Although a large number of studies have investigated the
role of vitamin D in neurological disorders, data regarding
the relationship between vitamin D and RLS are scarce. In
the present study, we aimed to investigate the relationship
between vitamin D and RLS by evaluating RLS and symptom
severity in patients with and without normal 25-hydroxy­
vitamin D (25(OH)D) (a vitamin D metabolite used as a
measure of vitamin D status) levels.
Patients and methods
The study was conducted from September 2013 to January
2014 at the Internal Medicine and Neurology Clinics of the
Namik Kemal University Medical Faculty. Two hundred
and forty-three consecutive patients 18–65 years of age
who were admitted to the Department of Internal Medicine
with musculoskeletal symptoms were included. Patients
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were excluded if they had abnormal complete blood
biochemistry results; abnormal thyroid hormone, sedimentation, vitamin B12, or ferritin levels; a familial history of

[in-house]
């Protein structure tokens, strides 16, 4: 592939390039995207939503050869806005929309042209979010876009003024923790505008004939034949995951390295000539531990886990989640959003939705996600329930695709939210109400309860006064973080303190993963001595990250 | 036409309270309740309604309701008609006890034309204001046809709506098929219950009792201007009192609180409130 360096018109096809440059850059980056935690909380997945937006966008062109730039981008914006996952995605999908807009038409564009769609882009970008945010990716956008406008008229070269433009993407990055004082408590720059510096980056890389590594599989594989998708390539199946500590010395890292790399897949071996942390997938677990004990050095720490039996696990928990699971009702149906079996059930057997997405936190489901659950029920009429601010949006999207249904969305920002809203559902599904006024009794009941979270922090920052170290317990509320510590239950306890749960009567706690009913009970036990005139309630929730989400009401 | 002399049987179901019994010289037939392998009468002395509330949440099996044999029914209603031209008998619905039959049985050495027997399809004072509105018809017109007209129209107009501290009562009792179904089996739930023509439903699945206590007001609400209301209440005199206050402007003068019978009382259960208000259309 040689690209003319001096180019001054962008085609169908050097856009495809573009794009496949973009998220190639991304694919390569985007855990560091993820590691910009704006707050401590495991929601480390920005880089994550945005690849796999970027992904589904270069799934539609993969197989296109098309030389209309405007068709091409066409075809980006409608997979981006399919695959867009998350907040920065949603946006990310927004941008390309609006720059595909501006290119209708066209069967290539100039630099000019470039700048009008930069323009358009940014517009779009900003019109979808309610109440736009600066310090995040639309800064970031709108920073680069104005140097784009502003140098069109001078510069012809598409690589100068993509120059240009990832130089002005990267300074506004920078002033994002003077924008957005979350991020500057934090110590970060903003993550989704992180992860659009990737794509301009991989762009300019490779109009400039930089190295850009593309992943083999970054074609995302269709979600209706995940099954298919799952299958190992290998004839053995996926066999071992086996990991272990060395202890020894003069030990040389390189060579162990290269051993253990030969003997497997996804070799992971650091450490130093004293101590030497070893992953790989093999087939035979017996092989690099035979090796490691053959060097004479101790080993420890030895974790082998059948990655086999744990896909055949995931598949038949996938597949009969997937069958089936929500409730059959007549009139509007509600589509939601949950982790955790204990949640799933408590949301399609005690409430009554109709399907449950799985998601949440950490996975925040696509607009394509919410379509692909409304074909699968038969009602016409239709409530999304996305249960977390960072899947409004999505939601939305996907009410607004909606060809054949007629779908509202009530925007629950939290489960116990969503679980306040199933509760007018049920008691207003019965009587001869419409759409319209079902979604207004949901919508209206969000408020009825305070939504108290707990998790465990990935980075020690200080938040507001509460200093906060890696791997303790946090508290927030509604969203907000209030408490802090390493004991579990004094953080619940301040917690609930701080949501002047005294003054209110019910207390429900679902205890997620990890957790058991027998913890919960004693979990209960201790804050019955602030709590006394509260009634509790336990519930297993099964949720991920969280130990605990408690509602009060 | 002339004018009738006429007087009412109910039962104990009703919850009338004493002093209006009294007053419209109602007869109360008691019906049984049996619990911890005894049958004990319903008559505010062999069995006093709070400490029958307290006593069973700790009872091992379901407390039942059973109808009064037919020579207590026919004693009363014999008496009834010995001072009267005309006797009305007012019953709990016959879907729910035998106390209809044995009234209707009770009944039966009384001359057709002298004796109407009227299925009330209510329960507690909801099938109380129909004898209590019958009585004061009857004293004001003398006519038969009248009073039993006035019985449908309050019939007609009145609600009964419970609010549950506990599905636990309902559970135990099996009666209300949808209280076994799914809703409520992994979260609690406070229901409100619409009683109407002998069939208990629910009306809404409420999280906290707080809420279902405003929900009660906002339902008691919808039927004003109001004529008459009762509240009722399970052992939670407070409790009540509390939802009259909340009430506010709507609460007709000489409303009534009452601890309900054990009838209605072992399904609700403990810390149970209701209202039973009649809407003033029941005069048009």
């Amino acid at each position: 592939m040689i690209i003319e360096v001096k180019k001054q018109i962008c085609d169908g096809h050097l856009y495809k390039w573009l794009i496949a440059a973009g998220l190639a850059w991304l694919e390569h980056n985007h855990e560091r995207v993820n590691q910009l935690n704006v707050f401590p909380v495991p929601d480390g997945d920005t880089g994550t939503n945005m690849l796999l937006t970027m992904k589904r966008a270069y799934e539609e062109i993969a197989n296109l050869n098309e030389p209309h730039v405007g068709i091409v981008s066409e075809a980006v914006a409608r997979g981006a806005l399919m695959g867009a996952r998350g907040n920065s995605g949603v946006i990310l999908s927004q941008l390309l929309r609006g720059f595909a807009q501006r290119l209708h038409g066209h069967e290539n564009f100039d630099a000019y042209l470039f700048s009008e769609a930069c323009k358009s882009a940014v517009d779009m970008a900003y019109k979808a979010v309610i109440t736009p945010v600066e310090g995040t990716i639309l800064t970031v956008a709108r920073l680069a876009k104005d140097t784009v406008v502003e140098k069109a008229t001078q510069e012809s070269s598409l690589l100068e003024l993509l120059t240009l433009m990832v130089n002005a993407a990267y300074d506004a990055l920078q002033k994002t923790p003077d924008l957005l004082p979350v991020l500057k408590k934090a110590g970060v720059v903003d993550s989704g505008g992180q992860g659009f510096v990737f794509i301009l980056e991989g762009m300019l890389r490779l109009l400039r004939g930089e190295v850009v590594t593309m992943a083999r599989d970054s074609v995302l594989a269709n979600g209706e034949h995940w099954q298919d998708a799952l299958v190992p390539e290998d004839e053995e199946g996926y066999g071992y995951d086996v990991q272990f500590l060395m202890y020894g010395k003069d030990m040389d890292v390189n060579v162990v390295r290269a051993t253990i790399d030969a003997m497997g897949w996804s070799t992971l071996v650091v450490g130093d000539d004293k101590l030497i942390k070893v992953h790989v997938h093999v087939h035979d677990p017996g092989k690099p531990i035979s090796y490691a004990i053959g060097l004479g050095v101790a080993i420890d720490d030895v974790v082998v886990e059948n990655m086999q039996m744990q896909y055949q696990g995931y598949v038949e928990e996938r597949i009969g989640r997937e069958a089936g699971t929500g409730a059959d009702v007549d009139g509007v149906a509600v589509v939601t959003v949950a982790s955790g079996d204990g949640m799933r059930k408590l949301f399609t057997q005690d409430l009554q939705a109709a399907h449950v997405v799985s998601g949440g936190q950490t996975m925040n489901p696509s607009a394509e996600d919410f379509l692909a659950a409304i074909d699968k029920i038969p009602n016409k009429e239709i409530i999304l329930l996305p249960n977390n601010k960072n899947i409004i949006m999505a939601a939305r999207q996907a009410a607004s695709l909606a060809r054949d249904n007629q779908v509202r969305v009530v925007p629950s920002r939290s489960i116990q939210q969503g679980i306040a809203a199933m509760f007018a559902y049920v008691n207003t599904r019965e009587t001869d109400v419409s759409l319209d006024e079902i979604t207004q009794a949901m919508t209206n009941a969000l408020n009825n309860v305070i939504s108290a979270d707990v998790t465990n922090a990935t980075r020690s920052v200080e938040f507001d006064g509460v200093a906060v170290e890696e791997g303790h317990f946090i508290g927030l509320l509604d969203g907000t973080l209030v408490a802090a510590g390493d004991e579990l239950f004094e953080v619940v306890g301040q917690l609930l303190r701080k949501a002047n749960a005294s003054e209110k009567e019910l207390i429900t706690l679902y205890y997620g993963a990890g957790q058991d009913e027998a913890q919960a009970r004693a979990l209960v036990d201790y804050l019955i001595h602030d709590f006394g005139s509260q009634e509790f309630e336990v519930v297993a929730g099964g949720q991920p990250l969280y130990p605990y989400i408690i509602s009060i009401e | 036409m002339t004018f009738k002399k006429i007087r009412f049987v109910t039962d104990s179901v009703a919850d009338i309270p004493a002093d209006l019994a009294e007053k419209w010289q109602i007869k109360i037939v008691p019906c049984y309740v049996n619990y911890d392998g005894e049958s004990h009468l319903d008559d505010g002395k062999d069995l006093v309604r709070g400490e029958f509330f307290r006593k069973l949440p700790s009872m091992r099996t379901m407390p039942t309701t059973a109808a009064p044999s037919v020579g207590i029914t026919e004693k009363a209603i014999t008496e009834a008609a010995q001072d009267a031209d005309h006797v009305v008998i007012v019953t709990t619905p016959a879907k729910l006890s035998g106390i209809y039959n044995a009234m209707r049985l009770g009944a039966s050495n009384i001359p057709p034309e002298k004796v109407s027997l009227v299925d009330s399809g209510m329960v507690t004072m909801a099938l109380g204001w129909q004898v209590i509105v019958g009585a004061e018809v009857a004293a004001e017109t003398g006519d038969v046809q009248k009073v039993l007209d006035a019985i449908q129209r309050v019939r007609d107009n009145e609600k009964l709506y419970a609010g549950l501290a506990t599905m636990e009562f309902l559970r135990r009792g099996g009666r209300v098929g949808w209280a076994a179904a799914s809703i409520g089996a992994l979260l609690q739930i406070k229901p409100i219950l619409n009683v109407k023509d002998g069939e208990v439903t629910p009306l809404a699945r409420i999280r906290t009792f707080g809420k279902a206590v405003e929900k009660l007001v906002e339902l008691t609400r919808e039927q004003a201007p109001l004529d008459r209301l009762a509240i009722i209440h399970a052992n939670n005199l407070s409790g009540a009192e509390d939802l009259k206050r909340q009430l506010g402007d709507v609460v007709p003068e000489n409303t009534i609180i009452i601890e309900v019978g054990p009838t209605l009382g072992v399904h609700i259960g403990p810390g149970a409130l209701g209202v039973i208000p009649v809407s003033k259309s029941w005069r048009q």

RLS or known causes of secondary RLS; osteoporosis or
systemic ­inflammatory and connective tissue disease; consumed alcohol excessively (40 g/day) or smoked; diabetes,
renal failure, or chronic hepatic failure; or medical treatment with corticosteroids, calcitonin, estrogen, calcium,
bisphosphonates, or vitamin D. According to the exclusion
criteria, 68 patients were excluded from the study, and
175 patients were included and referred to the neurology
clinics at the same center. All of the subjects underwent
neurological examination. Nerve conduction studies were
carried out by the same senior neurologist (who was blinded
to the vitamin D status of the participants), using a Nihon
Kohden Neuropack M1 electromyography (EMG) device
(Nihon Kohden Corp, Tokyo, Japan), to evaluate for the
presence of RLS and to exclude patients with any symptom
or sign of neurological disorders or neuropathy. Twenty
more patients with EMG findings of peripheral neuropathy were excluded following the neurological and EMG
examination. Thus, 155 patients were finally included in
the study. Demographic and clinical characteristics, including age, sex, and body mass index (BMI), were noted. The
patients were divided into two groups according to serum
25(OH)D level: 36 patients (six male and 30 female) with
serum 25(OH)D levels 20 ng/mL comprised the normal
vitamin D group (VDN), and 119 patients (nine male
and 110 female) with serum 25(OH)D levels 20 ng/mL
comprised the vitamin D deficiency group (VDD). The
study was conducted in accordance with the principles of
the Helsinki Declaration and was approved by the local
ethics committee; written informed consent was obtained
from each participant.
Biochemical measurements
Venous blood samples (20 mL) were collected in plain